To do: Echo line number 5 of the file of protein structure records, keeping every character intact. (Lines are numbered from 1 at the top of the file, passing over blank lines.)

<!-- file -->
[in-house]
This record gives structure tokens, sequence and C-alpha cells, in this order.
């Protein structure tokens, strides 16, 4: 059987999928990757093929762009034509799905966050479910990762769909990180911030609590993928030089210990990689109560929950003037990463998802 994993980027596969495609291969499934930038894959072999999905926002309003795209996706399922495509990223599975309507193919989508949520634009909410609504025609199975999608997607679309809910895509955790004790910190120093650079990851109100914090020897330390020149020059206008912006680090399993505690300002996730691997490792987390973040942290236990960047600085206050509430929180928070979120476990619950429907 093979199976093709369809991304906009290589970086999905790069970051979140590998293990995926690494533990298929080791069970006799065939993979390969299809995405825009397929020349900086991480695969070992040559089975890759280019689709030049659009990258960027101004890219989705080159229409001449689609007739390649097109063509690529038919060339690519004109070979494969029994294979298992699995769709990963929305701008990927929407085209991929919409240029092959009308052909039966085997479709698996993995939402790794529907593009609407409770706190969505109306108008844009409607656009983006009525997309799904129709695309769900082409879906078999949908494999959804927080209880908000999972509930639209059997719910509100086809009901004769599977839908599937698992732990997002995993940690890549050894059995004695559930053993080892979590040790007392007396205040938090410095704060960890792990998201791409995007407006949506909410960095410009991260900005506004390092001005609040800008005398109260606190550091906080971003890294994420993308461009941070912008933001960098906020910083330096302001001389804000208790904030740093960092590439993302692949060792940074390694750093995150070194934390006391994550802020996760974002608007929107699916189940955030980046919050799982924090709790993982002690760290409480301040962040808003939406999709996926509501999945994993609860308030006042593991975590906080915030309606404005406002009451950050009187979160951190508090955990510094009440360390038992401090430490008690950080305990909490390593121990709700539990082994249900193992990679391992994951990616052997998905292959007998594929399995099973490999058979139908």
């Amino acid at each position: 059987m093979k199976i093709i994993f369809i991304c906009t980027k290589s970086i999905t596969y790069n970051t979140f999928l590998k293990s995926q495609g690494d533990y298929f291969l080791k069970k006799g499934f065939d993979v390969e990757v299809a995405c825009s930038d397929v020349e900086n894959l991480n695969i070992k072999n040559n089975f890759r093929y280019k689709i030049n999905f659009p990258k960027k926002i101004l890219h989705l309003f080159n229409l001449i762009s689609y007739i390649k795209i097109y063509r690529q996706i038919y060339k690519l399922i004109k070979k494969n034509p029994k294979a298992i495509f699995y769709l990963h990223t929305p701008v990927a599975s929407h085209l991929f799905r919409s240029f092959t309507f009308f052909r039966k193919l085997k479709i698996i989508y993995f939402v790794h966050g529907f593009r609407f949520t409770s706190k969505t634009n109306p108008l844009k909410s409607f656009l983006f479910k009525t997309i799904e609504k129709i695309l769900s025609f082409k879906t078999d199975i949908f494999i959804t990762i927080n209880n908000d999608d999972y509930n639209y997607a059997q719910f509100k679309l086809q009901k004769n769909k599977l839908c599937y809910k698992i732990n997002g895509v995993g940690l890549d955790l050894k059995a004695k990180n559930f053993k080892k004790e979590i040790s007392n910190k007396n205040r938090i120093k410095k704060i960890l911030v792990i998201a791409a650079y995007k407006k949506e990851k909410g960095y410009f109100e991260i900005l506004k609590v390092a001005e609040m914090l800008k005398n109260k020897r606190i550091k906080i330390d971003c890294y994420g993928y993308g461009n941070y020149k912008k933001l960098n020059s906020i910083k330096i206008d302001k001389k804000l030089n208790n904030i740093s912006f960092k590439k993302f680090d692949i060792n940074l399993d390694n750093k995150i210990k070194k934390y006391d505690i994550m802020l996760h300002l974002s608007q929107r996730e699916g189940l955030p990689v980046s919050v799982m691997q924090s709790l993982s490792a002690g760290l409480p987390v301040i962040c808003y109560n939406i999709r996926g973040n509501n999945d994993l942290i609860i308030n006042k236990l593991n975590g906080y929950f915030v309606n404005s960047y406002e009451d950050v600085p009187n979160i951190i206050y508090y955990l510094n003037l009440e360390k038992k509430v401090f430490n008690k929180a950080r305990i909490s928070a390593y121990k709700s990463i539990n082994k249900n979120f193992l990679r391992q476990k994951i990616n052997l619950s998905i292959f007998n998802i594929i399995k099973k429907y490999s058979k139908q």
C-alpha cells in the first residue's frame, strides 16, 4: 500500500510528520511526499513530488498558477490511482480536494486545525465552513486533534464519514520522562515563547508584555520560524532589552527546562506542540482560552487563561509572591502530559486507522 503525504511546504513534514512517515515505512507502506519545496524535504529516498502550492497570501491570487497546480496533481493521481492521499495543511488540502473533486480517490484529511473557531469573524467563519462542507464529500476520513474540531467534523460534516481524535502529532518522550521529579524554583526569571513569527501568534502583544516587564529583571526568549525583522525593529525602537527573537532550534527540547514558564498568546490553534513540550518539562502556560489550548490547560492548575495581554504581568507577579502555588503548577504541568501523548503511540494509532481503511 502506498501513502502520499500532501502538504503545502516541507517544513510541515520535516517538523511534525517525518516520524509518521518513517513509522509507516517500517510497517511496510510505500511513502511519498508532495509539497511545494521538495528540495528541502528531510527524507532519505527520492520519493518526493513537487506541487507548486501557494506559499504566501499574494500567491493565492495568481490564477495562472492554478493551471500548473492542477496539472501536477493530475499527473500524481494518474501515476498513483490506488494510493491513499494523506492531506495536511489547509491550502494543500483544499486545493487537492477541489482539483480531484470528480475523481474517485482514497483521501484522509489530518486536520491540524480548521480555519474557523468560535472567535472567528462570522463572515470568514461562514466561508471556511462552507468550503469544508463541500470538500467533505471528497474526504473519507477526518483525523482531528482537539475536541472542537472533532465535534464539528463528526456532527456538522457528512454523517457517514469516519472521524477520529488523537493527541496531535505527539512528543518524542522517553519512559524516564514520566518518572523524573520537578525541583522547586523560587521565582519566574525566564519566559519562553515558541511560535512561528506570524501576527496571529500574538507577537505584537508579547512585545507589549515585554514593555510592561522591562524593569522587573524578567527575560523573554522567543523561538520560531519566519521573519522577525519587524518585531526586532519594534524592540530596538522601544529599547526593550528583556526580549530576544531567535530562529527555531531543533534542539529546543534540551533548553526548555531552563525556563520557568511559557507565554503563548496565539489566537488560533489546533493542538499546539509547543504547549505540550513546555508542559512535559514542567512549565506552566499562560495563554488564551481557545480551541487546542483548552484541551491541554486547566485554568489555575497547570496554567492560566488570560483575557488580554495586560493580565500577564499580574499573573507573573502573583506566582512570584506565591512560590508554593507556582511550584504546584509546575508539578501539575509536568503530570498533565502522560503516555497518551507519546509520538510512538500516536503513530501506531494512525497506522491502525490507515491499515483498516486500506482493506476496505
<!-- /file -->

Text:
C-alpha cells in the first residue's frame, strides 16, 4: 500500500510528520511526499513530488498558477490511482480536494486545525465552513486533534464519514520522562515563547508584555520560524532589552527546562506542540482560552487563561509572591502530559486507522 503525504511546504513534514512517515515505512507502506519545496524535504529516498502550492497570501491570487497546480496533481493521481492521499495543511488540502473533486480517490484529511473557531469573524467563519462542507464529500476520513474540531467534523460534516481524535502529532518522550521529579524554583526569571513569527501568534502583544516587564529583571526568549525583522525593529525602537527573537532550534527540547514558564498568546490553534513540550518539562502556560489550548490547560492548575495581554504581568507577579502555588503548577504541568501523548503511540494509532481503511 502506498501513502502520499500532501502538504503545502516541507517544513510541515520535516517538523511534525517525518516520524509518521518513517513509522509507516517500517510497517511496510510505500511513502511519498508532495509539497511545494521538495528540495528541502528531510527524507532519505527520492520519493518526493513537487506541487507548486501557494506559499504566501499574494500567491493565492495568481490564477495562472492554478493551471500548473492542477496539472501536477493530475499527473500524481494518474501515476498513483490506488494510493491513499494523506492531506495536511489547509491550502494543500483544499486545493487537492477541489482539483480531484470528480475523481474517485482514497483521501484522509489530518486536520491540524480548521480555519474557523468560535472567535472567528462570522463572515470568514461562514466561508471556511462552507468550503469544508463541500470538500467533505471528497474526504473519507477526518483525523482531528482537539475536541472542537472533532465535534464539528463528526456532527456538522457528512454523517457517514469516519472521524477520529488523537493527541496531535505527539512528543518524542522517553519512559524516564514520566518518572523524573520537578525541583522547586523560587521565582519566574525566564519566559519562553515558541511560535512561528506570524501576527496571529500574538507577537505584537508579547512585545507589549515585554514593555510592561522591562524593569522587573524578567527575560523573554522567543523561538520560531519566519521573519522577525519587524518585531526586532519594534524592540530596538522601544529599547526593550528583556526580549530576544531567535530562529527555531531543533534542539529546543534540551533548553526548555531552563525556563520557568511559557507565554503563548496565539489566537488560533489546533493542538499546539509547543504547549505540550513546555508542559512535559514542567512549565506552566499562560495563554488564551481557545480551541487546542483548552484541551491541554486547566485554568489555575497547570496554567492560566488570560483575557488580554495586560493580565500577564499580574499573573507573573502573583506566582512570584506565591512560590508554593507556582511550584504546584509546575508539578501539575509536568503530570498533565502522560503516555497518551507519546509520538510512538500516536503513530501506531494512525497506522491502525490507515491499515483498516486500506482493506476496505